Dr Lynette Mary Dowsett

A remarkable director of the Norwich Public Health Laboratory for more than a quarter of a century played a vital role in fighting diseases. Dr Lynette Mary Dowsett, who has died peacefully aged 97, was a medical professional determined to do everything possible to help patients and also to work with doctors at every level.

A remarkable director of the Norwich Public Health Laboratory for more than a quarter of a century played a vital role in fighting diseases.

Dr Lynette Mary Dowsett, who has died peacefully aged 97, was a medical professional determined to do everything possible to help patients and also to work with doctors at every level.

Her appointment in 1948 as one of the first women to head a laboratory in what later became a national network of 54 centres was a tribute to her experience, skill and dedication.

Her skill and leadership was recognised by former colleagues, who were initially often intimidated by her ruthless professionalism.


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Dr Dowsett, who was the daughter

of a congregational minister, insisted on the very highest standards at

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all times because the lives of patients - the ultimate customers depended

on a thoroughly professional service.

She had a dry sense of humour and commanded great loyalty from her staff, earning the fond nickname of "Auntie".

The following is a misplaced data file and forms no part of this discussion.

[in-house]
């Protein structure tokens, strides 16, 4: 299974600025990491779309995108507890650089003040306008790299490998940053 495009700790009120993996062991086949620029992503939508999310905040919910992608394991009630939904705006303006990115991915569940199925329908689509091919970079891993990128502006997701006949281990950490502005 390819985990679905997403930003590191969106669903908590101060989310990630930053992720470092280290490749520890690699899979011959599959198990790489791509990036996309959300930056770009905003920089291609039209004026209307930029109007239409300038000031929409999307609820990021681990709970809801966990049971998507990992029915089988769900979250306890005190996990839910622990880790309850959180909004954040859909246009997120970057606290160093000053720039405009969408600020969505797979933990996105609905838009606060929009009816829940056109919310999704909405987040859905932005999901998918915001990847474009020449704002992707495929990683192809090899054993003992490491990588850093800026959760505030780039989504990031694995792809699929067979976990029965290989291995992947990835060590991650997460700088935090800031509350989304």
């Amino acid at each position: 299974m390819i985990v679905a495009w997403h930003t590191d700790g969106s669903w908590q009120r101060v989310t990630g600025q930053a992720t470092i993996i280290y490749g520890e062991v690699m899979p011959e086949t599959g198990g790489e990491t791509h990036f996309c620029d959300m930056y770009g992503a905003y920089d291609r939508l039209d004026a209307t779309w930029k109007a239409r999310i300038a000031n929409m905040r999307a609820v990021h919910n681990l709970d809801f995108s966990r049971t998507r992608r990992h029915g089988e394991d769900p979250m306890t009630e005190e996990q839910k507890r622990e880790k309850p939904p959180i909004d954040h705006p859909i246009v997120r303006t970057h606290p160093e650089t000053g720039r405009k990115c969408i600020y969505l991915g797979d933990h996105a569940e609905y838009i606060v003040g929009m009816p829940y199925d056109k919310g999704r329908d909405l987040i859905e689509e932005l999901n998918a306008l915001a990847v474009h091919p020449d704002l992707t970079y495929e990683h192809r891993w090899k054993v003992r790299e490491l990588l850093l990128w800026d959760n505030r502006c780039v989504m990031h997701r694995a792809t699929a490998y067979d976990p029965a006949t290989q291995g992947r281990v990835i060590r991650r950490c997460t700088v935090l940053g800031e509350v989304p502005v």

Born in Havant, Hampshire, she later went to school in Edgbaston, Birmingham, before qualifying at

the Royal Free Hospital, London, in 1934.

She held a variety of posts in her early medical career in London and then worked at the Radcliffe Hospital, Oxford, before her appointment as assistant pathologist at the Royal Berkshire Hospital until 1945.

She won a national reputation for

her research work into possible treatments to control tuberculosis and pioneering investigations into the importance of streptocci to prevent infections.

Dr Dowsett, who is survived by a nephew, never married, or learned to cook except scrambled eggs.

A devout Catholic, she retired aged 65 in 1974. She returned to live in her native Hampshire.

It was typical of her selfless enthusiasm that she then offered her services as a volunteer at Portsmouth Cathedral, where she helped for another quarter of a century.

Well into her 90s, she was a regular helper at St John the Evangelist, where a memorial mass will be held today at 12.15pm.

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